Posts Tagged ‘intention’

Would I Lie To You?

November 25th, 2011 | Specific | 0 Comments

One aim of experiential learning is to make sense of the world around you.  Armed with this understanding, you are better able to cope with the ‘usually usual’ and its variations.  Sense comprises a number of dimensions – good/bad, valid/invalid, possible/impossible, right/wrong, expected/unexpected and many more.

It is not application of these polar extremes within a given situation that enables you to manage effectively but your ability, developed through extensive experience, to discern and act on all of the subtleties that may appear between them.  Being able to appreciate the rich detail between these poles, the many shades of grey rather than just black and white, is an indicator of expertise.

Today’s post focuses on another dimension – true/untrue.  There is self deception, something that ‘tis nobler has written about here and here; let’s look at social deception in this post.  There are various guides to language, both verbal and body, that present indicators of deception.  These indicators are similar to the ‘poles’ of sense, perhaps helpful at a general level but rarely relevant at the specific level.  Deception interacts with intention to make the implausible plausible and the unreasonable reasonable.  This is absolutely true – if you don’t believe ‘tis nobler, believe The Eurythmics:

Do people lie to you?  Of course they do, for communication is not restricted to a neutral process of information transmission.  There are no ‘one size fits all situations’ recipes – life is not that neat and predictable.  There is, however, some evidence-based guidance that is summarised below; be warned, some of this guidance is drawn from the literature and some of it is concocted.  How and why will you establish the difference for therein lies the real value in this message?

Those seeking to deceive:

Say as little as possible to avoid tripping up.  Or do they hide their deception by speaking a lot?

Justify what they are saying while saying it.  Or do they fail to provide a justification?

Pay close attention to your reactions as they speak.  Or do they pay little attention to the reception of their story?

Will speak faster as the story unfolds. Or do they speak slower to make sure they remain consistent?

The statements are correct.  Or are the questions correct?  Perhaps some statements and some questions are true.  Confronting the need to discern truth from untruth is an ongoing challenge as part of your mission to make sense of the world.  It is unlikely you will encounter the logical absurdity of the Liar’s Paradox; it is much more likely that you will need to resolve issues on a relative basis.

And in a relative, probabilistic and imperfect world, the one thing you can always apply to this task is effort.  Would ‘tis nobler lie to you?

May I Make A Suggestion?

September 21st, 2011 | Specific | 0 Comments

May ‘tis nobler make a suggestion?  In addition to the explicit request, this simple question could conceal a range of subtexts and pretexts – you need my help, you need my help because you’re not very good, you need my help as I am better than you or you need my help all the time.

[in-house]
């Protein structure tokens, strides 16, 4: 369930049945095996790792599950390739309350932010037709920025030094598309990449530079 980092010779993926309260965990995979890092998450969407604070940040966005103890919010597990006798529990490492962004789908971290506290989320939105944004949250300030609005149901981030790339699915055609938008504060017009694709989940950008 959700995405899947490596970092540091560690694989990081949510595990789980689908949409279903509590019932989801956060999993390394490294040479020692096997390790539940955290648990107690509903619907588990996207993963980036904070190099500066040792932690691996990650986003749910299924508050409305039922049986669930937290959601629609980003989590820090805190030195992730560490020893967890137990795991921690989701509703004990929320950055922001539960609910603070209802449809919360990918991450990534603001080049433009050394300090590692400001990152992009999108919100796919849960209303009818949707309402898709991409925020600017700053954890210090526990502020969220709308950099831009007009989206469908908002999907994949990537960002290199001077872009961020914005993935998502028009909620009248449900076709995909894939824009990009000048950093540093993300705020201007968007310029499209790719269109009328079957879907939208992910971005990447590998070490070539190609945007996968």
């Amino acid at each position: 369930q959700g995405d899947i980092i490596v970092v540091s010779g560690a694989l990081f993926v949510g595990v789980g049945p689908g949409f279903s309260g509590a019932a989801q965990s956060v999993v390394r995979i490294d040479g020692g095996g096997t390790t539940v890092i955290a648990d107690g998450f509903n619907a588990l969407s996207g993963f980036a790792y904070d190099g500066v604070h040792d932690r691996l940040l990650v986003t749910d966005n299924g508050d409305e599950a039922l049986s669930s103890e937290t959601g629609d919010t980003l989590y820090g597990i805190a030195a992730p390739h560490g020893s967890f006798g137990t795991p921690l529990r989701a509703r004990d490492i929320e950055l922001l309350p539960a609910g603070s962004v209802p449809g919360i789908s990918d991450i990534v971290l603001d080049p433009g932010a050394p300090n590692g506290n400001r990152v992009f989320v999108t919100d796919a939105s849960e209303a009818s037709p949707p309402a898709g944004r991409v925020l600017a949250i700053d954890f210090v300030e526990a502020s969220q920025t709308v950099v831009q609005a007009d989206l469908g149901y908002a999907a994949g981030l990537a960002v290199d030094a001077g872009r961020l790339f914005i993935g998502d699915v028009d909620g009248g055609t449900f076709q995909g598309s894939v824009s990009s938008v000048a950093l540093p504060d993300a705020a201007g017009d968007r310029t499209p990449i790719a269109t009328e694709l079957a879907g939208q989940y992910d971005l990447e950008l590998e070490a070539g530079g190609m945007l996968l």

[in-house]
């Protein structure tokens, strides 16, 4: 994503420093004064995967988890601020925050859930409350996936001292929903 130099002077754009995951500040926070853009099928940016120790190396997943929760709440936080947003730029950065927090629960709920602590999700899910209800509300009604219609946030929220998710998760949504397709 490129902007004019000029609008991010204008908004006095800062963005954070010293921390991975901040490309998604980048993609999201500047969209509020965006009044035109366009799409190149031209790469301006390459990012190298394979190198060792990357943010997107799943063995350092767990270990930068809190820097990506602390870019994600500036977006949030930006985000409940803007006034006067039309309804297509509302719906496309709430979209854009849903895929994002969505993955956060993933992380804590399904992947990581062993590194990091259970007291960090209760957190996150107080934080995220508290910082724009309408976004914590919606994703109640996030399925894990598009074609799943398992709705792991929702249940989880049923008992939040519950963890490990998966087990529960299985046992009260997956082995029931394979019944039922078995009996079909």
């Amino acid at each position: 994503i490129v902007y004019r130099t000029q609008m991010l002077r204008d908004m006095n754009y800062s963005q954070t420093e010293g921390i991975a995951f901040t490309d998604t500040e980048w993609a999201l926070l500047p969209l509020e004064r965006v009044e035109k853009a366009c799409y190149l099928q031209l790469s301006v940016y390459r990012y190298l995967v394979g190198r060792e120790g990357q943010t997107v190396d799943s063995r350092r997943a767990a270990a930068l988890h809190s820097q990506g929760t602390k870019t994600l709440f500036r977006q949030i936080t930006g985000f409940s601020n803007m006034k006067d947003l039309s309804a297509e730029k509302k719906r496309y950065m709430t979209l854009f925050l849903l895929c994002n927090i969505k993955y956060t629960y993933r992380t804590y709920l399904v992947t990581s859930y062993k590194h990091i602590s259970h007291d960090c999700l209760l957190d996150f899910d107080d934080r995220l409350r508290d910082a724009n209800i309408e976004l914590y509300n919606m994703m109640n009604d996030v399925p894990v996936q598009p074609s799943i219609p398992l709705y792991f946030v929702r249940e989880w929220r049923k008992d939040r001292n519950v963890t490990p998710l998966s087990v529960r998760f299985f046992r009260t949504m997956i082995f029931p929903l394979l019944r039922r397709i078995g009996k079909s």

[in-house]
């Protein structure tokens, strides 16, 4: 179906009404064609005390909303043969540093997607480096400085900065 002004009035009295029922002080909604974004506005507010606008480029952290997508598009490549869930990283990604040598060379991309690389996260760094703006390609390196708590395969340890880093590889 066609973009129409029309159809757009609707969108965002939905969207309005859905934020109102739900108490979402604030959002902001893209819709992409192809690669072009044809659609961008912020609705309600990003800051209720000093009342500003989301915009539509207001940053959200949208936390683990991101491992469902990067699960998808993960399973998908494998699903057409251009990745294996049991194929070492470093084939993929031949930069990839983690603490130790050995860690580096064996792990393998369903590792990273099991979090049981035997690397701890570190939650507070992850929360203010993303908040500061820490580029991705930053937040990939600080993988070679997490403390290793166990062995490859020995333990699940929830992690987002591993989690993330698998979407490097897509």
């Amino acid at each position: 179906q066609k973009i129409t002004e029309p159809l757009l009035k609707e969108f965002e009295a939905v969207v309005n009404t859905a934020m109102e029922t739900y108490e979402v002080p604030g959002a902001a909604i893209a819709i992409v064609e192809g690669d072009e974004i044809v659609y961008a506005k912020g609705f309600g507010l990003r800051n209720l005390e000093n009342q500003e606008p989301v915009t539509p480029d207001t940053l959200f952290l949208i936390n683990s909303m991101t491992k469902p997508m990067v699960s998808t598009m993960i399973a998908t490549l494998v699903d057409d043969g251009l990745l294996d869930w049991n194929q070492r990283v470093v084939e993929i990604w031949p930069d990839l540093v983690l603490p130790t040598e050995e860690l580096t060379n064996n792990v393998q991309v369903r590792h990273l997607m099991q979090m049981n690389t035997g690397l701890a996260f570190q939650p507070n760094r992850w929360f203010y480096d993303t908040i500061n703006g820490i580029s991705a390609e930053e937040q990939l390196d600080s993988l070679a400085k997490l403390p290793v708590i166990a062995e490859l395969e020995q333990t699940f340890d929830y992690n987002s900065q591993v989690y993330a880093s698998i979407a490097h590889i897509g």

But at least permission is sought and, if approved, a suggestion clearly follows.  To mangle some metaphors, as soon as you appear to be out of your depth, others can’t resist sticking their oar in.  Occasionally, a row develops.  Advice is always appealing to the giver and therefore freely given; it is less appealing to the receiver and, more importantly, ultimately more costly.  Advice can complement yet never replace finding your own way.

For every explicit request, though, there are many more instances in which suggestions are imposed on an unknowing receiver.  Do you remember when ‘tis nobler wrote about the ways in which we’ve been framed?  As a consequence of external framing strategies, sometimes provided by the very people we thought were giving objective advice, we become internally primed to see what we expect to see, we hear what we expect to hear and we can also taste what we expect to taste.  The power of suggestion is beautifully demonstrated in this video:

As an experiential learner or behavioural changer, you can be pushed and pulled in many directions.  Unlike that other road, the road to confusion is paved with the intentions of others and these intentions are not always in your best interests.  While there is serious and continuing debate on the validity of free will – the latest evidence suggests the brain forms intentions before we are consciously aware of them -, others will always try to determine large chunks of every learning journey.  It’s neat, tidy, and inherently, fundamentally ineffective.

If you receive what you expect to receive, what do you actually expect to receive?  As importantly, where do these expectations really come from?

May ‘tis nobler make a suggestion? Find your own way.

What Does Pride Go Before?

September 5th, 2011 | Specific | 0 Comments

Psst, look over there.  Can you see something really tempting?  You know you shouldn’t give in to temptation but perhaps you will.  It’s only a couple of cream buns, or a dozen cans of beer, or an excuse to miss an exercise session.  What are you going to do?  How will your decision on whether to give in be affected by how you imagine you’ll feel afterwards?

Usually, it will go one of two ways.  Firstly, there’s thinking about the (future) shame or disgust of giving in: